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wessonsmith
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[*] posted on 17-2-2020 at 11:46


Quote: Originally posted by Rosco Bodine  
To avoid the requirement for hydrazine hydrate, I am thinking it may be workable to convert more commonly available hydrazine sulfate to hydrazine nitrate, precipitating and filtering out the sulfate value as the low soluble calcium salt, or alternately the barium salt, or perhaps strontium salt, to leave hydrazine nitrate in solution.

Then react the hydrazine nitrate solution with a soluble nickel salt like nickel acetate or nickel nitrate. The soluble nickel salt could be gotten from the commonly available nickel basic carbonate, dissolved in acetic or nitric acid.

What are the kinetics of the reaction and favorable reaction pH value I do not know, but it would seem pH could probably be adjusted basic using aqueous ammonia that would gradually escape from the reaction mixture or be bound to any excess nitrate value. If such a different reaction scheme is workable it would eliminate need for freebase hydrazine as a required precursor and simplify the process for providing an alternative to that less common and more expensive reagent.


pH 6-7 for the entire reaction. It would be an interesting idea to try.

[Edited on 17-2-2020 by wessonsmith]
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Rosco Bodine
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[*] posted on 17-2-2020 at 11:50


Maybe a magnesium acetate buffering could facilitate the near neutral reaction.

Ha! I'll bet Microtek is already trying this to see ! ;) :P

With too many of the ancient wizards that visit here dropping like flies at the end of worldly mission, hopefully in rapture in a lover's arms departing, their angel arrives ..

Until that time for me ...somebody has to take up the slack around here for all the wizards apprentices. :cool:

Every Good Boy Deserves Favour.jpg - 30kB

Additionally I am thinking that if the contemplated scheme would work, the addition of aqueous ammonia, or perhaps NaOH instead, would probably be the needed component for hydrazine freebasing in situ to subsequently provide complexation of a soluble nickel salt to form the low solubility Tris hydrazine nickel nitrate. This would require something in excess of 3 equivalents of NH3 or NaOH to form NH4NO3 or NaNO3 byproduct and 3 equivalents of free hydrazine hydroxide in situ.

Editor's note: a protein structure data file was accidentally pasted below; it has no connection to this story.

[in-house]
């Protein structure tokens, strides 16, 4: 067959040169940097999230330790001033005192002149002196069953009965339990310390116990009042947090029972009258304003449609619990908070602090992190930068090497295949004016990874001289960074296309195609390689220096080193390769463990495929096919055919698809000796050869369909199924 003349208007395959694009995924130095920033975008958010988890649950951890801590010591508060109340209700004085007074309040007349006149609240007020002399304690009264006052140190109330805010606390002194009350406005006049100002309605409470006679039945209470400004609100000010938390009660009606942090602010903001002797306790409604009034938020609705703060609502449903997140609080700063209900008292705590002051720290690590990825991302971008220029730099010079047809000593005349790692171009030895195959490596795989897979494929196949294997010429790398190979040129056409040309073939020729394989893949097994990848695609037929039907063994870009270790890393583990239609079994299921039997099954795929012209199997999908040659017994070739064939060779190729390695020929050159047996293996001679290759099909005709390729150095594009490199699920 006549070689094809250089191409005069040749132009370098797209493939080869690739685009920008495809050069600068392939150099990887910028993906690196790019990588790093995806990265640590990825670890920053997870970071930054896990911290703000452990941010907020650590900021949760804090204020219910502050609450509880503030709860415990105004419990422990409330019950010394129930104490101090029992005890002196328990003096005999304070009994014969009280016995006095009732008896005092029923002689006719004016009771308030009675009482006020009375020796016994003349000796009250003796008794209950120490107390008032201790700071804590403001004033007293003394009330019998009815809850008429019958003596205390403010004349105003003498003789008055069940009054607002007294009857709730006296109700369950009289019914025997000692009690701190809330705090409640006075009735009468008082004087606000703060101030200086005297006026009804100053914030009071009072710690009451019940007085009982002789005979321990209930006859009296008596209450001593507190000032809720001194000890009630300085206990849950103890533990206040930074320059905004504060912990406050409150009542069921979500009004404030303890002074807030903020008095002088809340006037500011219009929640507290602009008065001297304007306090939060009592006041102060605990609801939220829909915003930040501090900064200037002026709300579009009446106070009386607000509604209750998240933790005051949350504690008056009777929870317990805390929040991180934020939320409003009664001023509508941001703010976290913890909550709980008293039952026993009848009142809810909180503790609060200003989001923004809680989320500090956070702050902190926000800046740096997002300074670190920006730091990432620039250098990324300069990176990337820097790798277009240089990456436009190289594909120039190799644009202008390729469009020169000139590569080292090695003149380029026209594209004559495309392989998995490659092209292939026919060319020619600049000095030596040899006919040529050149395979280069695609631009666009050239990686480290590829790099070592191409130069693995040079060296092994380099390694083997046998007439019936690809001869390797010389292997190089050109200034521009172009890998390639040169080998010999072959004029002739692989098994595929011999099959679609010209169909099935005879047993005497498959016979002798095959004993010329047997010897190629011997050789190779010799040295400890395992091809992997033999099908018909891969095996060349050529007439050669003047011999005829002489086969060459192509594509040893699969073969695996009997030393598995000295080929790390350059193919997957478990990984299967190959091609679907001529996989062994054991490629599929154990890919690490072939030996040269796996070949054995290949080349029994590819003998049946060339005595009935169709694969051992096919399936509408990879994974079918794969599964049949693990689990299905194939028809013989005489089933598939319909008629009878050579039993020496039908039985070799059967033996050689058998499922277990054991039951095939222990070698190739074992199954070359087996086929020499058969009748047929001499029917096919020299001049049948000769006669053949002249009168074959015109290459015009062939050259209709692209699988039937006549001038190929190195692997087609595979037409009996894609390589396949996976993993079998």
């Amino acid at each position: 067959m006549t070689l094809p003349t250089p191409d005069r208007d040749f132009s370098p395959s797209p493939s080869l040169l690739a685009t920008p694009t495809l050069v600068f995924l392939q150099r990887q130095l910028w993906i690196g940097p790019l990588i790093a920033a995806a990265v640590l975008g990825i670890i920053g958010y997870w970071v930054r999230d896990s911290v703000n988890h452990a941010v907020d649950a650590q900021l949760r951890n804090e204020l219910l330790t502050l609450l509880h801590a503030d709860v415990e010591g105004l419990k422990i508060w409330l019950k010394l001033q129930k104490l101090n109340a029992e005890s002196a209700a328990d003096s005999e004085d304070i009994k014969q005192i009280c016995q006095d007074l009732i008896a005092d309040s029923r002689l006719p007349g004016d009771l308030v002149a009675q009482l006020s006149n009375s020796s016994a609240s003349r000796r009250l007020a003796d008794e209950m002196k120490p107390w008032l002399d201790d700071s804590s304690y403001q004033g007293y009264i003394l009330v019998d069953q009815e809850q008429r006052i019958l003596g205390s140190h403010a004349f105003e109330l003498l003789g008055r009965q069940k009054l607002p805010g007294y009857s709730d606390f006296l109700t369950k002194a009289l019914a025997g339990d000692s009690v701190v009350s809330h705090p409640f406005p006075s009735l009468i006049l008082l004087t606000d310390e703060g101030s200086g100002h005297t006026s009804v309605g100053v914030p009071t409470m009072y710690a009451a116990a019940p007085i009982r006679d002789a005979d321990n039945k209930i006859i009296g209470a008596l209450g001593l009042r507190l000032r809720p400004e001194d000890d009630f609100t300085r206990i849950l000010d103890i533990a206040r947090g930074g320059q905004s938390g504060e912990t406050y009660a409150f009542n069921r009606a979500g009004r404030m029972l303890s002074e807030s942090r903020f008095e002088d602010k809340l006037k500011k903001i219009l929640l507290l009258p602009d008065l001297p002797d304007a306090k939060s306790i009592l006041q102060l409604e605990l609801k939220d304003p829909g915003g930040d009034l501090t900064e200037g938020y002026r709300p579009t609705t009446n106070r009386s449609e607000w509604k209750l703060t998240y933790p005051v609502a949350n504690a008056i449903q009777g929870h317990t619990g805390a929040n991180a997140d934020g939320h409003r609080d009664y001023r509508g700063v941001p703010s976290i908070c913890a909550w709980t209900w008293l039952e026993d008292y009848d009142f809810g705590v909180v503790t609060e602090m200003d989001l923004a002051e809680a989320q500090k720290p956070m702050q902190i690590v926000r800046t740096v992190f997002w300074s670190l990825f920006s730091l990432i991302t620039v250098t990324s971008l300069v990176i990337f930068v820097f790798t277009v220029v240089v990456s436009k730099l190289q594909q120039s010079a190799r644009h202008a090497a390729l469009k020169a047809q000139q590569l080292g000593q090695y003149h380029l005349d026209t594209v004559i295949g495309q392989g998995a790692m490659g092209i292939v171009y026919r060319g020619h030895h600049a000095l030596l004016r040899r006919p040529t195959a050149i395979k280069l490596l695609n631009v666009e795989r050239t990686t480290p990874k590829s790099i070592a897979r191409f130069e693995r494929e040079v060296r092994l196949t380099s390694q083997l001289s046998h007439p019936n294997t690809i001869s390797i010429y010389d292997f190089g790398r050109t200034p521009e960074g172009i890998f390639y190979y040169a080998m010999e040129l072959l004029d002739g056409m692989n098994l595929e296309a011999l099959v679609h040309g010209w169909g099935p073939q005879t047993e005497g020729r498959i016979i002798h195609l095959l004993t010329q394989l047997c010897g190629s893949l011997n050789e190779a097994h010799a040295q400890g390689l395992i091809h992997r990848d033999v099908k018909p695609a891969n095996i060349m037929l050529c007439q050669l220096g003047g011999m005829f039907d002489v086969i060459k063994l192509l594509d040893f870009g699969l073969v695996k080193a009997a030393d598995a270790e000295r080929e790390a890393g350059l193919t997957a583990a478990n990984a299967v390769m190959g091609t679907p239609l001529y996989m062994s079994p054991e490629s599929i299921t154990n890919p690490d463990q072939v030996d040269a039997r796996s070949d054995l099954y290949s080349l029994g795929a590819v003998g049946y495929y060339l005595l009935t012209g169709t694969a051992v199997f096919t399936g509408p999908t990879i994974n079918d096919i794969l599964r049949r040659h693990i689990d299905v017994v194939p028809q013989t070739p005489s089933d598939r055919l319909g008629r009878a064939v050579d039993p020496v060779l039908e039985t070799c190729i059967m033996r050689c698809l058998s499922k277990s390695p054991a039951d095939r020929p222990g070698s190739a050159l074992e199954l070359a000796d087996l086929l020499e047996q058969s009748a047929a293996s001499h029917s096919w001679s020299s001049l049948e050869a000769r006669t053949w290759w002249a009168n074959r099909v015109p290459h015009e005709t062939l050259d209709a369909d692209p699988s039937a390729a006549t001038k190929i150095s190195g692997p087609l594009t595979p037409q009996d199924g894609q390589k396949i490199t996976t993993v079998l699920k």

The scheme would probably work best to do the hydrazine nitrate plus ammonia or NaOH in one pot, and then to that mixture in excess of theory, gradually add the nickel nitrate solution.

On second thought, the reverse order of addition may work better because of oxidation losses of the free hydrazine. It should work either way, either order of addition, but a benefit of adding the hydrazine value to the nickel nitrate solution would be the free hydrazine would be sequestered by complexation bound to the nickel, and not be vulnerable to air oxidation that destroys hydrazine. Hydrazine is an active reducing agent and has a high affinity for Oxygen of the air, or dissolved oxygen in water which is exactly why it is used as an Oxygen scavenger in boiler water in steam plants.

In my minds eye, the reaction would likely proceed okay in the more basic range probably some above 7 pH, but not too much basic because then the base would displace the complexed nickel from the nitrate instead of the complexed nickel staying where it is desired. It would likely be a reversible equilibrium there where pH could be manipulated to a "sweet spot" value optimum for best yield of the tris hydrazine nickel as the nitrate desired.

[Edited on 2/18/2020 by Rosco Bodine]
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wessonsmith
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[*] posted on 18-2-2020 at 05:19


The only caveat for this new direction in NHN production would be if it also can be done at an elevated temperature. To properly make NHN one needs a temp range of 65-70°C.
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Rosco Bodine
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[*] posted on 18-2-2020 at 10:03


Those temps or even higher should be no issue for nitrates or hydrazine.

Not sure about how the solubilities or reactivity might play well or not play well together, but it is possible that density improvement for the NHN could occur in a reaction mixture in the presence of a chelating agent like glycine or in the presence of a competing complexing agent like ammonia which should gradually be displaced by the lower solubility higher mole weight hydrazine complex. Exploiting some interesting equilibrium shifts in the reaction mixture could enable a slowing of the formation of the NHN that could result in larger mesh crystals having higher bulk density.
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wessonsmith
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[*] posted on 18-2-2020 at 10:59


Quote: Originally posted by Rosco Bodine  
Those temps or even higher should be no issue for nitrates or hydrazine.